The True Face of Migraine

The migraine community mirrors the rainbow diversity of the United States, with people of all races impacted by the debilitating brain disease.1 But that diversity is not always recognized. In fact, research shows that while prevalence is similar across races, non-white people are less likely to be diagnosed with migraine and more likely to be undertreated.2,3,4  

Now, a group of migraine advocates, with support from Lundbeck, is working to change that, raising awareness of racial disparities and implicit bias in migraine medicine, research and advocacy. “This is about having uncomfortable conversations and getting people to check their privilege and bias,” says Jaime Sanders, a migraine advocate and blogger known as The Migraine Diva. “From our healthcare providers, advocacy organizations and drug makers, we are asking people to do the work needed to encompass all communities of people.”

A call to take action

The Disparities in Headache Advisory Council (DiHAC) was launched in the summer of 2020, as the COVID-19 pandemic wracked a disproportionate toll on communities of color and Black Lives Matters protests erupted across the country. Organized by the Coalition for Headache and Migraine Patients (CHAMP) and Sanders, DiHAC was formed to address the inequities and systemic racism of the American healthcare system as experienced by people with migraine. “We looked at the bigger societal issues and conversations taking place and asked, ‘what does that mean for our space?’” says Kevin Lenaburg, executive director of CHAMP. “It galvanized us to take action.”


We’re raising consciousness of bias and inequities in migraine, so that all people can have the care and support they deserve.

Racial disparity in migraine is not new, but there is a unique opportunity to make progress against it now, says Sheila Thorne, an expert in multicultural healthcare marketing who is serving as an advisor to DiHAC. “COVID focused attention on racial disparities in healthcare and pushed it up on the national agenda. People are looking beyond the existence of racial inequities and looking for action to address it,” she explains. “Through DiHAC, we’re raising consciousness of bias and inequities in migraine, so that all people can have the care and support they deserve.”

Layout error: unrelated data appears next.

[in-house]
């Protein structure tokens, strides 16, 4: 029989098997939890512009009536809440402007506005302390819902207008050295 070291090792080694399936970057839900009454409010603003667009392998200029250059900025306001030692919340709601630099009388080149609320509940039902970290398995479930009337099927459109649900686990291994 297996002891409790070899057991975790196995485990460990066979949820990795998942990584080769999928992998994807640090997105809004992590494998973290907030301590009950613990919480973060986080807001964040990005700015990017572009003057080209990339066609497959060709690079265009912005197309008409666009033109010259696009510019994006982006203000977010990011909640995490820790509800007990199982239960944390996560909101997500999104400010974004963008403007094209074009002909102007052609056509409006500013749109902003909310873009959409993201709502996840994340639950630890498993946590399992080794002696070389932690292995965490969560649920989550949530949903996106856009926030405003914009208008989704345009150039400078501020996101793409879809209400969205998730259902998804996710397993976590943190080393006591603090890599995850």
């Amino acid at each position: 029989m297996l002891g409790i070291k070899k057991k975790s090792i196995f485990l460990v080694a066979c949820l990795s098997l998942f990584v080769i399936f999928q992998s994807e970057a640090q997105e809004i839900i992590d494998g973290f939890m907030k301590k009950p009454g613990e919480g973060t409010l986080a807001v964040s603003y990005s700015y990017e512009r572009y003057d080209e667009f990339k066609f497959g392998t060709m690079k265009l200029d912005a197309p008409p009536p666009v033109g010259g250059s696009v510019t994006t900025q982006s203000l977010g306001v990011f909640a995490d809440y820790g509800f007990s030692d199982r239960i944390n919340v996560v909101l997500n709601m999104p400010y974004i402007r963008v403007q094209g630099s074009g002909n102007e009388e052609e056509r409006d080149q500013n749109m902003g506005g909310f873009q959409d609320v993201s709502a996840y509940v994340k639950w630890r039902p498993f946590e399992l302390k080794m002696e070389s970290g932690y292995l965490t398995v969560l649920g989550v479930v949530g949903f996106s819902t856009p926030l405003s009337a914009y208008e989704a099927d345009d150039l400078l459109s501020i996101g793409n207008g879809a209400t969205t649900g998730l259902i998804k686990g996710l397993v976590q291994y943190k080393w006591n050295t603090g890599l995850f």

Bringing more voices into the conversation

Comprised of advocacy-organization leaders, BIPOC (Black, Indigenous, People of Color) headache patients and healthcare providers, the Council is focused on identifying solutions that can address racial disparities in headache medicine. It also is working to diversify the engaged headache patient community. Members meet regularly for cross-cultural competency training and presentations from leaders of disparity-reduction campaigns in other disease states.

The Council recently awarded a series of seed grants to projects that will address headache disparities and increase patient community diversity. Funded projects include one designed to strengthen headache knowledge of medical students, another to develop headache medicine providers for the Native American communities and one to engage the BIPOC community in migraine disease advocacy. Projects will run over the next year.

For Sanders, DiHAC’s success at diversifying the advocacy community will be easy to measure: Her phone will ring less and she’ll no longer be the go-to source for insights into the BIPOC experience with migraine. “I’d love to hear more voices and more stories,” she explains. “I’m just one person, and my experience is unique to me. I can’t speak for all Black people, or Hispanic, Asian or LGBTQ experiences. Success for me be will when those other voices are acknowledged and given a platform.”